Juul Executives Overlooked Evidence It Was Attracting Young People

“We were completely surprised by the youth usage of the product.”


According to a new report published Tuesday amid ongoing vaping epidemic, Jull executives were aware of the fact that young people were getting attracted to their flavored vaping products, but ignored it.

The report found that since the inception of Juul, there have been internal discussions and debates over concerns about the company’s products being potent and addictive.

A former manager of the company told Reuters the company’s executives knew that their products have been attracting young people since they started selling them in 2015.

In fact, a group of teenagers called company representatives to know whether they can buy more vaping products and refills containing liquid nicotine. The former manager said this led to internal inquiries that sparked serious discussions and debates.

The former manager said that Juul co-founder James Monsees argued for taking swift action to limit the sales of vaping products among youth. However, other executives, including Hoyoung Huh, argued that they should not be held responsible for youth nicotine addiction because the company did not intentionally advertise or sell their products to them.

The manager said, “Clearly, people internally had an issue with it. But a lot of people had no problem with 500 percent year-over-year growth.”

Juul told Reuters that the company did not intend to attract young customers. The company explained that Monsees “did not recall the internal discussions in 2015 over whether to take action to curb youth sales.”

The report also found that in April 2018, Juul announced a “comprehensive strategy” to curb youth sales after pressure from drug regulatory bodies and US senators.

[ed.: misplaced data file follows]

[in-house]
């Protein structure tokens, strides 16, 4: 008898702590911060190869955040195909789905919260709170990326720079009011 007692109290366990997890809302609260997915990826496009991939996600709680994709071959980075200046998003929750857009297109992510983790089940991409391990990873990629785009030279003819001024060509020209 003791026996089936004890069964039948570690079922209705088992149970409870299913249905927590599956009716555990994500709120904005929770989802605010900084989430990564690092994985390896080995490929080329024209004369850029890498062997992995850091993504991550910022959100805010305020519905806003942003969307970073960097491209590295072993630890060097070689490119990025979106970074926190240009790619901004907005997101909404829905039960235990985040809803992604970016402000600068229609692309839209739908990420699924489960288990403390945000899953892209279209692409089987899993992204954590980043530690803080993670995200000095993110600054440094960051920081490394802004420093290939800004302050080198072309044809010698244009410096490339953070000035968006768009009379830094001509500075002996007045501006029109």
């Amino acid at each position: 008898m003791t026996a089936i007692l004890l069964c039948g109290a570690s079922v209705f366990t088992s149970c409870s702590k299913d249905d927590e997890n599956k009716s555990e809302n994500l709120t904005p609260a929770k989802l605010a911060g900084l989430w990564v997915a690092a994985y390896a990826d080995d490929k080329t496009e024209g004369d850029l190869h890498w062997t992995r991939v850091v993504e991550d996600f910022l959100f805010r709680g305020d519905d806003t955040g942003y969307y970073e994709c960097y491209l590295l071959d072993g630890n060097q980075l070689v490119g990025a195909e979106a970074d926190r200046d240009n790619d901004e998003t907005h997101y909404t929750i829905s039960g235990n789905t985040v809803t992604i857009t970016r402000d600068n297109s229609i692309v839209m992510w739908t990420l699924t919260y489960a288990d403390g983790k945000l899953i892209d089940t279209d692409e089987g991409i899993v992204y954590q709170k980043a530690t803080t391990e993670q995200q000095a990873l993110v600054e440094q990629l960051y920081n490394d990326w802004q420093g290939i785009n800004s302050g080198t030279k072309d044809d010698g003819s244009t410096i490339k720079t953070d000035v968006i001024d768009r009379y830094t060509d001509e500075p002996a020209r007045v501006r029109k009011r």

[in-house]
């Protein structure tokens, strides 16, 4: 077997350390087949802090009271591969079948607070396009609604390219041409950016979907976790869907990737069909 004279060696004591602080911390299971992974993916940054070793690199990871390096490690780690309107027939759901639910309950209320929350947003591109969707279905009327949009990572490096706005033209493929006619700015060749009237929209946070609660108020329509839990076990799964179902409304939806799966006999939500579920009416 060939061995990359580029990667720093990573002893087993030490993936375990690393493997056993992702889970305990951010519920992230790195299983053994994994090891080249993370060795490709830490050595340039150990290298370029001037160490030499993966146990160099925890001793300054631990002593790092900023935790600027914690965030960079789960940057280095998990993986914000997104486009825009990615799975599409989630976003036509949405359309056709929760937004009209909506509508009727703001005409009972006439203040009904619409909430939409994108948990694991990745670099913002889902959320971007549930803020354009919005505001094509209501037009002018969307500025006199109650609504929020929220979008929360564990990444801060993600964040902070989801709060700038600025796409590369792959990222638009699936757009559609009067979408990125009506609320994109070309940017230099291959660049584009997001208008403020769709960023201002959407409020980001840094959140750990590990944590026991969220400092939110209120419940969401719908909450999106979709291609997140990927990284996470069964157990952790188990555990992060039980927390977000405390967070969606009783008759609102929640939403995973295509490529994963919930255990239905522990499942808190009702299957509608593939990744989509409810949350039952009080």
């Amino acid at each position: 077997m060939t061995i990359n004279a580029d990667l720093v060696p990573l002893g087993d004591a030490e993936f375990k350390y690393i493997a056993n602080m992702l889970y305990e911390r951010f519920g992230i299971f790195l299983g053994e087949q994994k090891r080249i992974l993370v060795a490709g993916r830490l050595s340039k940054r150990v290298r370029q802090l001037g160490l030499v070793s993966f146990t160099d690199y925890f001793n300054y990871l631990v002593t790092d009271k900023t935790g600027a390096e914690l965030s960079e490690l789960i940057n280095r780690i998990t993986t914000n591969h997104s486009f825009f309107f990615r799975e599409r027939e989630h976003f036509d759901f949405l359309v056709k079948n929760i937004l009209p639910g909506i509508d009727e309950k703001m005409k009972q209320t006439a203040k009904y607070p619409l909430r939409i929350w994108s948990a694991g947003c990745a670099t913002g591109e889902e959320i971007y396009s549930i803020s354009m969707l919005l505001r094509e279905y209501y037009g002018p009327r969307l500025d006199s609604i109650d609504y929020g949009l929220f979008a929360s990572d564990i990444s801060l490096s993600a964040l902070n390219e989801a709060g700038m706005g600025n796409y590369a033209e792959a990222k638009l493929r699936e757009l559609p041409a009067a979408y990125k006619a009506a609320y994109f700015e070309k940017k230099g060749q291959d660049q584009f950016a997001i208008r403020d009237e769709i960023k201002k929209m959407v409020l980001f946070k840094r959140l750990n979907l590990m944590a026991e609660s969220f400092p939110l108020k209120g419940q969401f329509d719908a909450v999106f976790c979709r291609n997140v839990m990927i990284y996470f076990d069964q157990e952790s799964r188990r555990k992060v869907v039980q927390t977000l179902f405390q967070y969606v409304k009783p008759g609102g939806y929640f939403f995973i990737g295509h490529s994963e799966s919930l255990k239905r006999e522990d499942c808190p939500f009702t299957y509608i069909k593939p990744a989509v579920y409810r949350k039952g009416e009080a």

The company took measures two days after the FDA announced a nationwide crackdown of sales of Jull products among youth.

When asked why Juul did not take an action sooner, the company said it took a couple of actions to curtail youth sales in 2017. The first one was raising the age bar to 21 for online purchases and the second starting a “retail monitoring program.”

The largest e-cig company told Reuters, “Juul reacted to the information that it had, and increased its youth prevention measures as more data came out over the years.”

In 2018, Jull Chief Administration Officer Ashley Gould told CNN, “We were completely surprised by the youth usage of the product.”

Dr. Neal Benowitz from the University of California-San Francisco told Reuters that he told Juul’s director of scientific affairs, Gal Cohen, that excessive use of vaping products among teens could wreak havoc.

Dr. Benowitz recalled telling Cohen, “Look, the one thing you have to do is make sure that this doesn’t get into the hands of young people. If it spreads among kids, this product could be dead.”

In September, President Trump announced a proposed ban on non-tobacco flavored e-cigarettes.

In October, Juul announced that it has stopped selling all its flavored products nationwide amid the ongoing vaping crisis. The U.S. Centers for Disease Control and Prevention said there have been 1,888 cases of serious lung injury related to vaping, with 37 confirmed deaths across 24 states as of October 29.